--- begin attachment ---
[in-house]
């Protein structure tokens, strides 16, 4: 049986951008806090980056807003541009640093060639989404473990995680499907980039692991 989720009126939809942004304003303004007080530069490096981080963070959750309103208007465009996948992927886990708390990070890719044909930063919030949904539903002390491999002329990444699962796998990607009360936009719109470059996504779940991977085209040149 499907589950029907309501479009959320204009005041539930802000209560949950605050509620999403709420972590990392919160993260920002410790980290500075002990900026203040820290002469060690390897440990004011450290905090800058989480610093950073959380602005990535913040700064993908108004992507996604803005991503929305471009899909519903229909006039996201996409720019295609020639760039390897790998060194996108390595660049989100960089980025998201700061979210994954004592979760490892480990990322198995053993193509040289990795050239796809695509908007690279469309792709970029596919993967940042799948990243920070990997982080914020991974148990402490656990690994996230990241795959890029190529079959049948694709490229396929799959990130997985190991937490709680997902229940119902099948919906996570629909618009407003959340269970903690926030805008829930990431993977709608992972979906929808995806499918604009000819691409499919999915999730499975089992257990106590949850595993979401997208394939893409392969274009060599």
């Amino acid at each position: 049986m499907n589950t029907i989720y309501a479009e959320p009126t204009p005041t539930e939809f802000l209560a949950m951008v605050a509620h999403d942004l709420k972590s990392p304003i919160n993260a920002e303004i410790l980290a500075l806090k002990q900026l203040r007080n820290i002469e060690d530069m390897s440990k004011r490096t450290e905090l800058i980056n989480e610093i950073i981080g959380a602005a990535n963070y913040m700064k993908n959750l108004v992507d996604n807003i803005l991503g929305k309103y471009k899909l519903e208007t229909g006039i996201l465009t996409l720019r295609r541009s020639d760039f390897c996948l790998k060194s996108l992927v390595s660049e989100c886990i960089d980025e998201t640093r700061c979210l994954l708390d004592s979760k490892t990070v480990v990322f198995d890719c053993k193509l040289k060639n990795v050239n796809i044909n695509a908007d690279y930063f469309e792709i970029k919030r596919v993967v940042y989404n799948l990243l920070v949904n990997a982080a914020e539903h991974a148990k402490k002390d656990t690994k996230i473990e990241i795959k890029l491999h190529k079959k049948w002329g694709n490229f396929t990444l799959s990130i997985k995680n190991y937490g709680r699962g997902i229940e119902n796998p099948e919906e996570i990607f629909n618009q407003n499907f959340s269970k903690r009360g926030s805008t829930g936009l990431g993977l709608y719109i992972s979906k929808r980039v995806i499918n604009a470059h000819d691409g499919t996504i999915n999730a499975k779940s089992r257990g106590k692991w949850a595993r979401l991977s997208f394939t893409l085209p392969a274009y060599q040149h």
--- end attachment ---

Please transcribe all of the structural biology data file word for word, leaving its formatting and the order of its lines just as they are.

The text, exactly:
[in-house]
């Protein structure tokens, strides 16, 4: 049986951008806090980056807003541009640093060639989404473990995680499907980039692991 989720009126939809942004304003303004007080530069490096981080963070959750309103208007465009996948992927886990708390990070890719044909930063919030949904539903002390491999002329990444699962796998990607009360936009719109470059996504779940991977085209040149 499907589950029907309501479009959320204009005041539930802000209560949950605050509620999403709420972590990392919160993260920002410790980290500075002990900026203040820290002469060690390897440990004011450290905090800058989480610093950073959380602005990535913040700064993908108004992507996604803005991503929305471009899909519903229909006039996201996409720019295609020639760039390897790998060194996108390595660049989100960089980025998201700061979210994954004592979760490892480990990322198995053993193509040289990795050239796809695509908007690279469309792709970029596919993967940042799948990243920070990997982080914020991974148990402490656990690994996230990241795959890029190529079959049948694709490229396929799959990130997985190991937490709680997902229940119902099948919906996570629909618009407003959340269970903690926030805008829930990431993977709608992972979906929808995806499918604009000819691409499919999915999730499975089992257990106590949850595993979401997208394939893409392969274009060599």
């Amino acid at each position: 049986m499907n589950t029907i989720y309501a479009e959320p009126t204009p005041t539930e939809f802000l209560a949950m951008v605050a509620h999403d942004l709420k972590s990392p304003i919160n993260a920002e303004i410790l980290a500075l806090k002990q900026l203040r007080n820290i002469e060690d530069m390897s440990k004011r490096t450290e905090l800058i980056n989480e610093i950073i981080g959380a602005a990535n963070y913040m700064k993908n959750l108004v992507d996604n807003i803005l991503g929305k309103y471009k899909l519903e208007t229909g006039i996201l465009t996409l720019r295609r541009s020639d760039f390897c996948l790998k060194s996108l992927v390595s660049e989100c886990i960089d980025e998201t640093r700061c979210l994954l708390d004592s979760k490892t990070v480990v990322f198995d890719c053993k193509l040289k060639n990795v050239n796809i044909n695509a908007d690279y930063f469309e792709i970029k919030r596919v993967v940042y989404n799948l990243l920070v949904n990997a982080a914020e539903h991974a148990k402490k002390d656990t690994k996230i473990e990241i795959k890029l491999h190529k079959k049948w002329g694709n490229f396929t990444l799959s990130i997985k995680n190991y937490g709680r699962g997902i229940e119902n796998p099948e919906e996570i990607f629909n618009q407003n499907f959340s269970k903690r009360g926030s805008t829930g936009l990431g993977l709608y719109i992972s979906k929808r980039v995806i499918n604009a470059h000819d691409g499919t996504i999915n999730a499975k779940s089992r257990g106590k692991w949850a595993r979401l991977s997208f394939t893409l085209p392969a274009y060599q040149h």